By Kath Walker, Science Advisor in Nelson.
Mice were introduced to the Antipodes Islands probably by accident from a shipwreck in 1893. They are the only mammal pest on the islands, predating birds, invertebrates and plants.
For Antipodes Island’s native species to thrive, the mice must go.
A stark contrast
On mouse-free Adams Island in the subantarctic Auckland Island group, snipe are so abundant you hear them all the time and literally trip over them. They are so common that once as I trudged back to camp carrying a butterfly net by my side I accidentally scooped a snipe up in it!
In stark contrast, mice are abundant on Antipodes Island and the endemic snipe are rare and quiet. Snipe eat insects and unfortunately mice do too. Lots of them.
By late summer on Antipodes, when the grasses covering the island have seeded, the mouse numbers explode. They are everywhere. Even the rain gauge fills daily with drowned mice.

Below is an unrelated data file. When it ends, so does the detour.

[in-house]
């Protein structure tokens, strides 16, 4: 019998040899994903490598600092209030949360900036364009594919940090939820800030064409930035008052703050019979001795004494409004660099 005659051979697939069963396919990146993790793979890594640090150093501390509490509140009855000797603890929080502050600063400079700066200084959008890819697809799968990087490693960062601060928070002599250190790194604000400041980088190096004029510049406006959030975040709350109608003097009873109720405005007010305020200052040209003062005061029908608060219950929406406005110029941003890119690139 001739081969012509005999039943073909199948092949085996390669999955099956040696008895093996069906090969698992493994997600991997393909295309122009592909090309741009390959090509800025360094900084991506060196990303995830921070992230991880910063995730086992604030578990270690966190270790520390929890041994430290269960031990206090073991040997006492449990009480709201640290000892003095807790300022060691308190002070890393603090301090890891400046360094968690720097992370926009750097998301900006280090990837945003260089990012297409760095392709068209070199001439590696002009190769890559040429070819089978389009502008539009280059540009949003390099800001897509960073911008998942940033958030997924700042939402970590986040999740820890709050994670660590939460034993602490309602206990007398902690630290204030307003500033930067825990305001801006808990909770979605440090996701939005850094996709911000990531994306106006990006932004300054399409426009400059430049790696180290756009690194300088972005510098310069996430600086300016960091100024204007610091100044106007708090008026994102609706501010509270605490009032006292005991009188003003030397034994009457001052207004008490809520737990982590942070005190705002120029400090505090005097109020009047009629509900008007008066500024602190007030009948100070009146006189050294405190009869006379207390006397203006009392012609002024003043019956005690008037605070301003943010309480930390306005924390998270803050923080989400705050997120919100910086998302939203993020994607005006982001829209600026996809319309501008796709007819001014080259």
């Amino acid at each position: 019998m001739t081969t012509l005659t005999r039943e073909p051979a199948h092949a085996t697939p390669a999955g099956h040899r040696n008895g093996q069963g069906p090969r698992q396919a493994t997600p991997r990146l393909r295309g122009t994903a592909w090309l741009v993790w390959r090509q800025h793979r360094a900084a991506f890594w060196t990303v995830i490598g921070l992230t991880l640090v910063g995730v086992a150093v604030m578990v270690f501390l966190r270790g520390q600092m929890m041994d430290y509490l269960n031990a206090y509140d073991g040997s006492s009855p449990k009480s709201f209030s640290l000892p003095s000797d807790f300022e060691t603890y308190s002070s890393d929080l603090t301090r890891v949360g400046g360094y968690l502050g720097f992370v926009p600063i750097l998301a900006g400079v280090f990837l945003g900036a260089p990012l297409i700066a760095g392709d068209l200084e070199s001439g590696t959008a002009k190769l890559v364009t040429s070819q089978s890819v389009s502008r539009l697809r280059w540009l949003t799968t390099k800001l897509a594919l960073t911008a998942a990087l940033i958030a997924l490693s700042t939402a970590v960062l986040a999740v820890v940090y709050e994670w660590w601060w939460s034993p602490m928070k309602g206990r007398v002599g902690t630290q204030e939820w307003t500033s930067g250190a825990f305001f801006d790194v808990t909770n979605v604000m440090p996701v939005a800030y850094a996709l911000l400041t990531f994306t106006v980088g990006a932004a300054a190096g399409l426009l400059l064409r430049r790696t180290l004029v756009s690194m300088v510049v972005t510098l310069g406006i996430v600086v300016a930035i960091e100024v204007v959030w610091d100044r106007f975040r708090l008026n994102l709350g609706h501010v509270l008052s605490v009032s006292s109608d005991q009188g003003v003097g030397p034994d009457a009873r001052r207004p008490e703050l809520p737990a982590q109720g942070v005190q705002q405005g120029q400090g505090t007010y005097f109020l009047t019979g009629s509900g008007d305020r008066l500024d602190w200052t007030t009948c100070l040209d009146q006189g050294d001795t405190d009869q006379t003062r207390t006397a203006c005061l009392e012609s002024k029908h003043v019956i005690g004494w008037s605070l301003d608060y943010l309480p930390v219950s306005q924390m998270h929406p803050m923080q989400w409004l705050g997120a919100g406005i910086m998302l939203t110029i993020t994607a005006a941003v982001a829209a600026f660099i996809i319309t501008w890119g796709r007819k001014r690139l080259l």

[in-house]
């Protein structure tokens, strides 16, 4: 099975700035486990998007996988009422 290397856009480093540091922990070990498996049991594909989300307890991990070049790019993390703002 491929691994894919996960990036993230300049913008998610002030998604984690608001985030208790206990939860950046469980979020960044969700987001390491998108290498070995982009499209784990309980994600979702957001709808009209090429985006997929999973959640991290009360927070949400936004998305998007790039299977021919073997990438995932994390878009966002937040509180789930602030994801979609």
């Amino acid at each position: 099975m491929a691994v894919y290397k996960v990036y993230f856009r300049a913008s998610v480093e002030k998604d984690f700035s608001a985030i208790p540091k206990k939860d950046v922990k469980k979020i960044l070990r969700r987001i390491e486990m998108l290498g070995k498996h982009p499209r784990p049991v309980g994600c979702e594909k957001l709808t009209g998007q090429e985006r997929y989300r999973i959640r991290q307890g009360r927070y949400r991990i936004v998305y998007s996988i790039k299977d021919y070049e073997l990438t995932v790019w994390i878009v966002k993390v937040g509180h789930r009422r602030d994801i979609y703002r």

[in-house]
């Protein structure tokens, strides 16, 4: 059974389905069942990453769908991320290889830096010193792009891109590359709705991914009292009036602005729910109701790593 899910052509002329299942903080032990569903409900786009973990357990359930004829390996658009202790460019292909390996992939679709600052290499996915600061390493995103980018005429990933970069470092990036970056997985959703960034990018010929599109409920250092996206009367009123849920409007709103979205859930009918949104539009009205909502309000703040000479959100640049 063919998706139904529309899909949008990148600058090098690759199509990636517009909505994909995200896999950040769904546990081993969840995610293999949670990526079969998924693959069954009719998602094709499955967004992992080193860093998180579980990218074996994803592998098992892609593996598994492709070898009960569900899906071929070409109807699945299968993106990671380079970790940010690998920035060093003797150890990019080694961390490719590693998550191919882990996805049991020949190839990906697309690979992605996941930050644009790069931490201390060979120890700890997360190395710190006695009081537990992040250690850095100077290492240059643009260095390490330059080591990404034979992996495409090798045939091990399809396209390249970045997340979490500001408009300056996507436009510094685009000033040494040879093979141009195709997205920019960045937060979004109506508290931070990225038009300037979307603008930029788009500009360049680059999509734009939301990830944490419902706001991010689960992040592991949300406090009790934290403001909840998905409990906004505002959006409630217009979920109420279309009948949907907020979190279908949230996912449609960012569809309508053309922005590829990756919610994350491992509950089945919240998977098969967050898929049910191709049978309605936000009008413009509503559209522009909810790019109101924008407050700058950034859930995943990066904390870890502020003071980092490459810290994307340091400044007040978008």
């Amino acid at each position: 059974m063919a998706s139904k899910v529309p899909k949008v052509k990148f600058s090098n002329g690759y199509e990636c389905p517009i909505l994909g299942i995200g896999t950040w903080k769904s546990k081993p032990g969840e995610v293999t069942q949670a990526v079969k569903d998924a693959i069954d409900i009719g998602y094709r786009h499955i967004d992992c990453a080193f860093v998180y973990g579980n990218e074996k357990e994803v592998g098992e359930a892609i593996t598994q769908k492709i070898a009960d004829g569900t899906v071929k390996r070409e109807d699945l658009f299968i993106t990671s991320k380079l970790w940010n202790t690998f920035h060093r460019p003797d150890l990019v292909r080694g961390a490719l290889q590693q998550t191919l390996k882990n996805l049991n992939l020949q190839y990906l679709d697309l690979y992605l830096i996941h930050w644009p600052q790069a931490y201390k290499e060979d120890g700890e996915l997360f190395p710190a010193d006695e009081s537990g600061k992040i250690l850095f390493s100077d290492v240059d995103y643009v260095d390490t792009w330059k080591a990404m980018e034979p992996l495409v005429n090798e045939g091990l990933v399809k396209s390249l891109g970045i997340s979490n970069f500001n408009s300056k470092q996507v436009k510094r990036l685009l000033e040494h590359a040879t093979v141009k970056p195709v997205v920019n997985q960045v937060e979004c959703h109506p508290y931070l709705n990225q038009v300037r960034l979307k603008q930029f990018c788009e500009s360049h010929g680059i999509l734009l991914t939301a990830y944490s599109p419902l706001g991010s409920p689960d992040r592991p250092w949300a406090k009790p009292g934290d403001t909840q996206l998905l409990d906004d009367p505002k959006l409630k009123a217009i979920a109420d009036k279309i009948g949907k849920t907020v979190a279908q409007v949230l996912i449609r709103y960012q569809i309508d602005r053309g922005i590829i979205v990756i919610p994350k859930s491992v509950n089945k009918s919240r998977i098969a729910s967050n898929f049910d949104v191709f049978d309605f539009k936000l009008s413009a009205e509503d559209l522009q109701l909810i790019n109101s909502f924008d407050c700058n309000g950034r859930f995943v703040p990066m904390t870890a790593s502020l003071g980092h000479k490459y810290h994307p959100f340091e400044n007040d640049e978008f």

The mice have decimated the insect populations on Antipodes. Unlike Adams Island where you see large leaf vein slugs, weevils and beetles on every giant megaherb, charismatic invertebrates on Antipodes Island seem to be simply… missing. By removing so much of the invertebrate biomass, mice must indirectly be having a big impact on the number of snipe the island can support.
DOC scientist Graeme Elliott and I have spent a lot of time on both Adams and Antipodes islands studying wandering albatrosses. To us, the contrast between the mouse-free and mouse-full islands is dramatic.
This video shows mice on Gough Island (in the south Atlantic Ocean) that are large enough to eat alive albatross chicks – a future I hope never comes to Antipodes Island.
It’s incredibly exciting, but also nerve-racking, to be so near to reaching that long-held dream of a mouse-free Antipodes Island.
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